• The provinces were jointly administered by Prussia and Austria but conflicts over jurisdiction would lead to a major war between Prussia and Austria

  • Austro-Prussian War (7 Weeks’ War) or (German Civil War), 1866

  • Bismarck sought a localized war

  • Made diplomatic preparations for war with Austria by negotiating with France, Italy, and Russia for noninterference

  • Prussia’s use of railroads to mass troops and use of the breech-loading rifle proved superior to Austria’s military efforts.

  • Prussia’s victory unified much of Germany without Austria.

  • The “kleindeutsch plan” prevailed

  • Austria was given generous peace terms

  • Italy received Venice from Austria

  • 1867, the North German Confederation established by Bismarck with King William I as president.

  • Included all the German states except Baden, Wurttemberg, Bavaria, and Saxony

  • The federal constitution allowed each state to retain its own local government

  • The parliament (Reichstag) consisted of two houses that shared power equally.

  • The upper house (bundesrat) included representatives from each state

  • The lower house (bundestag) had representatives elected by universal male suffrage

  • The new gov’t structure gave Bismarck the ability to circumvent the middle-class by appealing directly to the working classes (as Napoleon III had done in France)

  • Thus, the German middle class did not regain its influence until World War I

  • Franco-Prussian War (1870-1871)

  • Ems Dispatch

  • Bismarck sought to provoke a war with France in order to further unify Germany and annex Alsace and Lorraine

  • Thus, Bismarck boasted that a French diplomat had been kicked out of Germany after asking William I not to interfere with the succession to the Spanish throne.

  • The alleged snub was exaggerated by Bismarck intentionally in order to provoke France.

  • An infuriated France declared war against Germany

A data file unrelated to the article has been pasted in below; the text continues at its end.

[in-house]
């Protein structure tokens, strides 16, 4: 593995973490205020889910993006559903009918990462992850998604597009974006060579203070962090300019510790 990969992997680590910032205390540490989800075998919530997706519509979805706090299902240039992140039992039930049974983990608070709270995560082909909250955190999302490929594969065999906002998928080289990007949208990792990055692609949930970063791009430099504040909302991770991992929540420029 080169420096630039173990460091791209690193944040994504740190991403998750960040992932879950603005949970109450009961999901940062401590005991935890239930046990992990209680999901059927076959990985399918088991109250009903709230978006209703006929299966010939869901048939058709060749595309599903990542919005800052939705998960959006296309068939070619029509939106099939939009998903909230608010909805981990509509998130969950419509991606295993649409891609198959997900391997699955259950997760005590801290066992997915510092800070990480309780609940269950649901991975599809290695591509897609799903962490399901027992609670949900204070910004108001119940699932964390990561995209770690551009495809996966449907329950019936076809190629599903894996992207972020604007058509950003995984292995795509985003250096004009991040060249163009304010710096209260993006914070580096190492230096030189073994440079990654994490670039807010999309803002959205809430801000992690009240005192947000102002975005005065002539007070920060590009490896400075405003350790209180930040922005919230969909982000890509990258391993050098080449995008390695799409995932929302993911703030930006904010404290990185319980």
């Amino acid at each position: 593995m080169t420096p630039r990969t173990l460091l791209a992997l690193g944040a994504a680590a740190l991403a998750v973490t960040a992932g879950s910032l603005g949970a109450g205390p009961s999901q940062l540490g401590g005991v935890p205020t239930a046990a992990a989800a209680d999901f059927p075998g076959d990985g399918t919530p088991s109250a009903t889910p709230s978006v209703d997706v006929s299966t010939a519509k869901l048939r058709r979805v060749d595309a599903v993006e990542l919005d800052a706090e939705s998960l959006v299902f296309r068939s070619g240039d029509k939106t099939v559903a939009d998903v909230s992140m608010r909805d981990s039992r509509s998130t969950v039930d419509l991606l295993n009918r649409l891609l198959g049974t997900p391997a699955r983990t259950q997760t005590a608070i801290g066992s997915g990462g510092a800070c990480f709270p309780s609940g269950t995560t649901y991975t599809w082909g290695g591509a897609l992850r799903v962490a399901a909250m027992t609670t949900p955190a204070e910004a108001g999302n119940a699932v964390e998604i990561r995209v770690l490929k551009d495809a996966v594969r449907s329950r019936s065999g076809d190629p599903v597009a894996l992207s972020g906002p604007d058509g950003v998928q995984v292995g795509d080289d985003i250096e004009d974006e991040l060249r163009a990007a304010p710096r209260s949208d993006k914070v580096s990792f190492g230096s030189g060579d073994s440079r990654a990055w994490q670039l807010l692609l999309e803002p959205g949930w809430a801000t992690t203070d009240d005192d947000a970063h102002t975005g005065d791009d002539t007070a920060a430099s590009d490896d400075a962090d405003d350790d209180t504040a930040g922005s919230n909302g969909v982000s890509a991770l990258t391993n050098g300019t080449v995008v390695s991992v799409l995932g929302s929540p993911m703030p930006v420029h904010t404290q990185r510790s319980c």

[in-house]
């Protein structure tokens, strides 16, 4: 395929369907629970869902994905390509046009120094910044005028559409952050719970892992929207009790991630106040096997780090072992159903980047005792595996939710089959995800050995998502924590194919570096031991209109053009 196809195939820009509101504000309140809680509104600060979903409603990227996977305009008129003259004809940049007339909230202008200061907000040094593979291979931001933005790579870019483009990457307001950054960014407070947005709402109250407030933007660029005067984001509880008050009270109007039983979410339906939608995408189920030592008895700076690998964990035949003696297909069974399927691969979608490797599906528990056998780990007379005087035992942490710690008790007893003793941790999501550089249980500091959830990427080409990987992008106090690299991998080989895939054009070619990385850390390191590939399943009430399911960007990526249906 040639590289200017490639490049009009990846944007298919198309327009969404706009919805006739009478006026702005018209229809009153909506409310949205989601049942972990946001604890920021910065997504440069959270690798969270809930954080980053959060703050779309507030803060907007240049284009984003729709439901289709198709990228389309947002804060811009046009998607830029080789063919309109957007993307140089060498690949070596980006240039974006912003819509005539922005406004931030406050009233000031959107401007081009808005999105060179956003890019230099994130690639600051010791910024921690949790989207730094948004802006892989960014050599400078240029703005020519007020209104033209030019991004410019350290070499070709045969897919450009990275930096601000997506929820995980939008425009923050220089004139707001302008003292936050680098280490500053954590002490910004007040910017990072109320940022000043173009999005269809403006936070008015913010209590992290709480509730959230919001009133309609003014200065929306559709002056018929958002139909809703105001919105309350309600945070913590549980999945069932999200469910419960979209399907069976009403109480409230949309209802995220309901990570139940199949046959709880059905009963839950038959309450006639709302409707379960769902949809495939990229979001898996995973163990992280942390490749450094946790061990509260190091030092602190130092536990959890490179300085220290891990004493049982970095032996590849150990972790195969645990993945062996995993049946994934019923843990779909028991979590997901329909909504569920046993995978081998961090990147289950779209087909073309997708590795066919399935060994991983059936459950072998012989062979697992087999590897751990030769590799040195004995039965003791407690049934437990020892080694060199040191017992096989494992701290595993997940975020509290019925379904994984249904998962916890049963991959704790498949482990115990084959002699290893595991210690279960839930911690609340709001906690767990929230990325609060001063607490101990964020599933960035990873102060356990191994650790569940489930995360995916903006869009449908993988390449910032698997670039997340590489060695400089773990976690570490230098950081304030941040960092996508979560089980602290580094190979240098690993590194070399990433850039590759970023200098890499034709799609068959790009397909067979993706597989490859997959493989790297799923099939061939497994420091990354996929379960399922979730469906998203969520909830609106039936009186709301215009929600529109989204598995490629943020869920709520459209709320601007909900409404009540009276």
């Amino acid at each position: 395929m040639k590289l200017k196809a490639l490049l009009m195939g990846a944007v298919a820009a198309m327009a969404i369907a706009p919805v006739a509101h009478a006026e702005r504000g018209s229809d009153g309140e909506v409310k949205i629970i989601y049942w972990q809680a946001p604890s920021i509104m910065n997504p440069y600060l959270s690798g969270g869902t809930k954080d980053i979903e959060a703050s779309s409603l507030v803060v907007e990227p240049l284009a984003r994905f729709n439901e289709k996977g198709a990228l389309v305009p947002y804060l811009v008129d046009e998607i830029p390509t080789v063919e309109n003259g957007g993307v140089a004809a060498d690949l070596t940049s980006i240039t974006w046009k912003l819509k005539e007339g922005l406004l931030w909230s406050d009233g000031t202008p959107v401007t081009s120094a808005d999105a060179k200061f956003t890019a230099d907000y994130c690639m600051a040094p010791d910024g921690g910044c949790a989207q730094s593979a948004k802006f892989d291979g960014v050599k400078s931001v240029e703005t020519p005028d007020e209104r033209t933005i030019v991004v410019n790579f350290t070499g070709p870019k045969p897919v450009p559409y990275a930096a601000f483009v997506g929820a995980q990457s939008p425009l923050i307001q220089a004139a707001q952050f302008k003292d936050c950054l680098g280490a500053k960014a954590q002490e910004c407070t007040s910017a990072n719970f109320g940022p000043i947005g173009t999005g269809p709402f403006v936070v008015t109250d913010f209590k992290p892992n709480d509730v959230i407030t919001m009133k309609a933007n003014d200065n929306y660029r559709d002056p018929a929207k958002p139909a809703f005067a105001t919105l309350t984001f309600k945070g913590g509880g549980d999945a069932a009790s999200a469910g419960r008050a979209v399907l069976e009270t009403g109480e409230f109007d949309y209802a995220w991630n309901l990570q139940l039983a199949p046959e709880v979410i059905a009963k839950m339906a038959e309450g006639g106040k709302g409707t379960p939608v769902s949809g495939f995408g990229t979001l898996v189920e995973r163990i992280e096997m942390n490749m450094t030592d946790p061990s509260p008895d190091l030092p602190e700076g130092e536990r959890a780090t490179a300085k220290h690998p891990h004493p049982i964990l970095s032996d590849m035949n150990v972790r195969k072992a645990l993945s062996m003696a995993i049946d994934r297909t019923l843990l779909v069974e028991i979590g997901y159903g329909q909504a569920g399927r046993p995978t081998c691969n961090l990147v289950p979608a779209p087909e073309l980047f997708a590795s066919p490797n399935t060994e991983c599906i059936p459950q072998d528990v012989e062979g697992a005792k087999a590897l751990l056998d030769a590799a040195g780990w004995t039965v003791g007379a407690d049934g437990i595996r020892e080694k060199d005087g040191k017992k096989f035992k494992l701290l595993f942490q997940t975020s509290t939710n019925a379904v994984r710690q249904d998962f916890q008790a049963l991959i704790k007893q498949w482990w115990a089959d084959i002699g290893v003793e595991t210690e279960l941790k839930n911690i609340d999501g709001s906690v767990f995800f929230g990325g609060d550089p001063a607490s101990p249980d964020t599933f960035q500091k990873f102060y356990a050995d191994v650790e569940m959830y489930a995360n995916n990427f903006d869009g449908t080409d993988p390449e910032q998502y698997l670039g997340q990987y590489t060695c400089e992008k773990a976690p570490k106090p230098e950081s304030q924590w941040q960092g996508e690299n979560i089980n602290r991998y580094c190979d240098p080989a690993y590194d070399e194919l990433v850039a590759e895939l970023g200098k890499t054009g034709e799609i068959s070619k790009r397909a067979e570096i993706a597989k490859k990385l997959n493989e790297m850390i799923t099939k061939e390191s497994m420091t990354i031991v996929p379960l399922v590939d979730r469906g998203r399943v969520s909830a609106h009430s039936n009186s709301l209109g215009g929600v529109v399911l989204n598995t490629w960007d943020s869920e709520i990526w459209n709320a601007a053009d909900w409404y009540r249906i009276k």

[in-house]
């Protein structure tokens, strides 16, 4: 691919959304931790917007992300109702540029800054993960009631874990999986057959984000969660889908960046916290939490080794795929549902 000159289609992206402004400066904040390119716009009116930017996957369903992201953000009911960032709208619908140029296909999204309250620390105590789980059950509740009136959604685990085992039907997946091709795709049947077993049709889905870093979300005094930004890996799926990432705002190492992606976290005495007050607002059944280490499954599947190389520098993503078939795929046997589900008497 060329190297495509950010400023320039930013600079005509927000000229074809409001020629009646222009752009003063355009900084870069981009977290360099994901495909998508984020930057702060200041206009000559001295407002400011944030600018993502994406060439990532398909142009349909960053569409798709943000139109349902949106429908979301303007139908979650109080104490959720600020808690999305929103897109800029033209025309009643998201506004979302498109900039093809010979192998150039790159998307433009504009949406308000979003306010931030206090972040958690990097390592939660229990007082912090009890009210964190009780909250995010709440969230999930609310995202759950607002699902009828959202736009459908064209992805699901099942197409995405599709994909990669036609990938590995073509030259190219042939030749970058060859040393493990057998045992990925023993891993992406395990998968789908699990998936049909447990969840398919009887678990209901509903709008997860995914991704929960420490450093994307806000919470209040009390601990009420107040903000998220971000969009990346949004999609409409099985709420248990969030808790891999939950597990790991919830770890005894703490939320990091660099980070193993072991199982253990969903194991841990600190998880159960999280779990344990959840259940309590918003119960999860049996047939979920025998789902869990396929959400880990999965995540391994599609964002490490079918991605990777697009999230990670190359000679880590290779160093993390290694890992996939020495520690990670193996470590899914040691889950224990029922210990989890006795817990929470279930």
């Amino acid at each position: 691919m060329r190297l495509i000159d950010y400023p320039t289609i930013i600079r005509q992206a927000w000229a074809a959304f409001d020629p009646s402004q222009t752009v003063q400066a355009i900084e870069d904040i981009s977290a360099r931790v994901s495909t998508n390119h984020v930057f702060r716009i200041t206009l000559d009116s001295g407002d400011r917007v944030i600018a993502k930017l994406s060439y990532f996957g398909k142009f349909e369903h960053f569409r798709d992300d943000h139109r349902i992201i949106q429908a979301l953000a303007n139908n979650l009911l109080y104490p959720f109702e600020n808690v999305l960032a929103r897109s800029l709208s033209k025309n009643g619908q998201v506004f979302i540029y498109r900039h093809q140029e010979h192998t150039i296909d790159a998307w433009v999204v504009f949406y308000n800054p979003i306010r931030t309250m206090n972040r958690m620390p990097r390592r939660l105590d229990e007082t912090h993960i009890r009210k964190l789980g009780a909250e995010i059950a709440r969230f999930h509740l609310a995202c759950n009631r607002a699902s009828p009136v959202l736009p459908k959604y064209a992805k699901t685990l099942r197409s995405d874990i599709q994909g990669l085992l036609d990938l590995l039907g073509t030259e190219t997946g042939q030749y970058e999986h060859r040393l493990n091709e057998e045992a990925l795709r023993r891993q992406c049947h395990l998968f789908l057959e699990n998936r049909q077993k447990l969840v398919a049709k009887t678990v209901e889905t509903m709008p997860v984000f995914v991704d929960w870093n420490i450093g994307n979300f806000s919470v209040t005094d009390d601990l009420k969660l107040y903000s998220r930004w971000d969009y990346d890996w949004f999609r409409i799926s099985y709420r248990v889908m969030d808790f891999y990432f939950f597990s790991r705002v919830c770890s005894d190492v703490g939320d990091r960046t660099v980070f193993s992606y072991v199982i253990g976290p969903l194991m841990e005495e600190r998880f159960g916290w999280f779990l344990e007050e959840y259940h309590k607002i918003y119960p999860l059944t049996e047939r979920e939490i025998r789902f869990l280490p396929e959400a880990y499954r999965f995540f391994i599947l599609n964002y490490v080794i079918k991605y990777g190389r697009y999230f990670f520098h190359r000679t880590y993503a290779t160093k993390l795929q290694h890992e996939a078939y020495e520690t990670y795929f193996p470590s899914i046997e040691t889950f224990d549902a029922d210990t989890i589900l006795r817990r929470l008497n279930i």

• Bismarck used the war with France to bring 4 remaining southern German states into the North German Confederation

  • Bavaria, Baden, Wurttemberg, and Saxony

  • The apparent ease with which Prussia defeated France sent shockwaves throughout Europe.

  • Paris fell to the Germans in January, 1871: Napoleon III was captured

  • The battles of Sedan and Metz were particularly decisive in Prussia’s victory.

  • Treaty of Frankfurt (May, 1871): Alsace and Lorraine ceded to Germany

  • The German Empire was proclaimed on January 18, 1871 (Germany now the most powerful nation in Europe)

  • William I became Emperor of Germany (Kaiser Wilhelm)

  • Bismarck became the Imperial Chancellor.

  • Bavaria, Baden, Wurttemberg, and Saxony were incorporated into the German Empire

  • The German Empire’s government was essentially the same federal structure established in 1866.

  • In reality, the Reichstag had little power as the German Empire became a conservative autocracy with the nobility allied with the monarch.

  • The Austro-Hungarian Empire

  • After the Austro-Prussian War the Austrian gov’t had to address national aspirations of its ethnic groups:

  • The Hungarians and Czechs continued to demand self-determination, or at the very least, for a semi-autonomous state.